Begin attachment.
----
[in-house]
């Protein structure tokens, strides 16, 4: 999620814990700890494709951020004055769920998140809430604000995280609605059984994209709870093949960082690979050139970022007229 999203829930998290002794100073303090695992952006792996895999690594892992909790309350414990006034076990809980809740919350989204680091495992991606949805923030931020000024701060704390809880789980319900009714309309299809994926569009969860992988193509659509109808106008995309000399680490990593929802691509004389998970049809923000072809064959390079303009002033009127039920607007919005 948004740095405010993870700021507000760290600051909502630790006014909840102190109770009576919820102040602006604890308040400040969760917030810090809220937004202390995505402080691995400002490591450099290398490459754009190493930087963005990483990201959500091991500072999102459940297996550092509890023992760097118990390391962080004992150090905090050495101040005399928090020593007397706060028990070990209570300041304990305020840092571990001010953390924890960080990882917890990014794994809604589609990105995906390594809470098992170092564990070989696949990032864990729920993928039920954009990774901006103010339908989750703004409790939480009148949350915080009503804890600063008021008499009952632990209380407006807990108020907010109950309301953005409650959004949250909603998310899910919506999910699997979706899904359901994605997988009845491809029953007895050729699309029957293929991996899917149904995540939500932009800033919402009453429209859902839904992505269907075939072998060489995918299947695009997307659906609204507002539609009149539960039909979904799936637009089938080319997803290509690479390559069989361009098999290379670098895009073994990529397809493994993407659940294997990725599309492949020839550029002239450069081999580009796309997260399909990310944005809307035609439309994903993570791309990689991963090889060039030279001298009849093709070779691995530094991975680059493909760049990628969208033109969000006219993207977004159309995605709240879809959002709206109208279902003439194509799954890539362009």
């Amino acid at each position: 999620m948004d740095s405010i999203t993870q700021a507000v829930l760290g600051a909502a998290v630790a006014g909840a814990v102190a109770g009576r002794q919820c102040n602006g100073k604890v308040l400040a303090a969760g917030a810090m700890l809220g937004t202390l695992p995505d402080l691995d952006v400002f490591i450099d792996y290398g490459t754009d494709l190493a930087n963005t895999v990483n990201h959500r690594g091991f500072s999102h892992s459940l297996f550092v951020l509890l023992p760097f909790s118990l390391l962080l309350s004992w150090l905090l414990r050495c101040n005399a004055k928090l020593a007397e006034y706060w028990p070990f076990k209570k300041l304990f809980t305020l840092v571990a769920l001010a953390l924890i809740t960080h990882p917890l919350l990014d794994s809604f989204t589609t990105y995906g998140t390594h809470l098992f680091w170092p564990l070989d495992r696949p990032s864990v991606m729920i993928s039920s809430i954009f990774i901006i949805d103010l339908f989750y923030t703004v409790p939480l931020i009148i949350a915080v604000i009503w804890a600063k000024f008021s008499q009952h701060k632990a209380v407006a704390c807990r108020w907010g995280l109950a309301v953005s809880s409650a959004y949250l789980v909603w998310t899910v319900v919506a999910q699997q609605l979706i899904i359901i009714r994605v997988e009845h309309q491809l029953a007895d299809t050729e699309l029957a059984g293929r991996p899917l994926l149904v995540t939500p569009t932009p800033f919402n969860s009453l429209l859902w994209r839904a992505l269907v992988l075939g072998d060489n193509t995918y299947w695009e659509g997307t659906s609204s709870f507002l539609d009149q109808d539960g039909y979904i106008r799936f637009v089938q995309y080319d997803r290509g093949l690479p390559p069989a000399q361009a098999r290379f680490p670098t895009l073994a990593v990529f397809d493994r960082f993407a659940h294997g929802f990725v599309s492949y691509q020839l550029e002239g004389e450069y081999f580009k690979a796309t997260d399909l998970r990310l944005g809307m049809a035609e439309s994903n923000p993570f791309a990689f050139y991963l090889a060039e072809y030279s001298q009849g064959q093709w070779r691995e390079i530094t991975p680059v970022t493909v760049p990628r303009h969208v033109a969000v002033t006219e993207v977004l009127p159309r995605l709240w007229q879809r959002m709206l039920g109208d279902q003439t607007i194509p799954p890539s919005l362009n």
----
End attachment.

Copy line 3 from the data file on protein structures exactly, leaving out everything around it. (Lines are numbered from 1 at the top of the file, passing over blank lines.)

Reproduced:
């Amino acid at each position: 999620m948004d740095s405010i999203t993870q700021a507000v829930l760290g600051a909502a998290v630790a006014g909840a814990v102190a109770g009576r002794q919820c102040n602006g100073k604890v308040l400040a303090a969760g917030a810090m700890l809220g937004t202390l695992p995505d402080l691995d952006v400002f490591i450099d792996y290398g490459t754009d494709l190493a930087n963005t895999v990483n990201h959500r690594g091991f500072s999102h892992s459940l297996f550092v951020l509890l023992p760097f909790s118990l390391l962080l309350s004992w150090l905090l414990r050495c101040n005399a004055k928090l020593a007397e006034y706060w028990p070990f076990k209570k300041l304990f809980t305020l840092v571990a769920l001010a953390l924890i809740t960080h990882p917890l919350l990014d794994s809604f989204t589609t990105y995906g998140t390594h809470l098992f680091w170092p564990l070989d495992r696949p990032s864990v991606m729920i993928s039920s809430i954009f990774i901006i949805d103010l339908f989750y923030t703004v409790p939480l931020i009148i949350a915080v604000i009503w804890a600063k000024f008021s008499q009952h701060k632990a209380v407006a704390c807990r108020w907010g995280l109950a309301v953005s809880s409650a959004y949250l789980v909603w998310t899910v319900v919506a999910q699997q609605l979706i899904i359901i009714r994605v997988e009845h309309q491809l029953a007895d299809t050729e699309l029957a059984g293929r991996p899917l994926l149904v995540t939500p569009t932009p800033f919402n969860s009453l429209l859902w994209r839904a992505l269907v992988l075939g072998d060489n193509t995918y299947w695009e659509g997307t659906s609204s709870f507002l539609d009149q109808d539960g039909y979904i106008r799936f637009v089938q995309y080319d997803r290509g093949l690479p390559p069989a000399q361009a098999r290379f680490p670098t895009l073994a990593v990529f397809d493994r960082f993407a659940h294997g929802f990725v599309s492949y691509q020839l550029e002239g004389e450069y081999f580009k690979a796309t997260d399909l998970r990310l944005g809307m049809a035609e439309s994903n923000p993570f791309a990689f050139y991963l090889a060039e072809y030279s001298q009849g064959q093709w070779r691995e390079i530094t991975p680059v970022t493909v760049p990628r303009h969208v033109a969000v002033t006219e993207v977004l009127p159309r995605l709240w007229q879809r959002m709206l039920g109208d279902q003439t607007i194509p799954p890539s919005l362009n």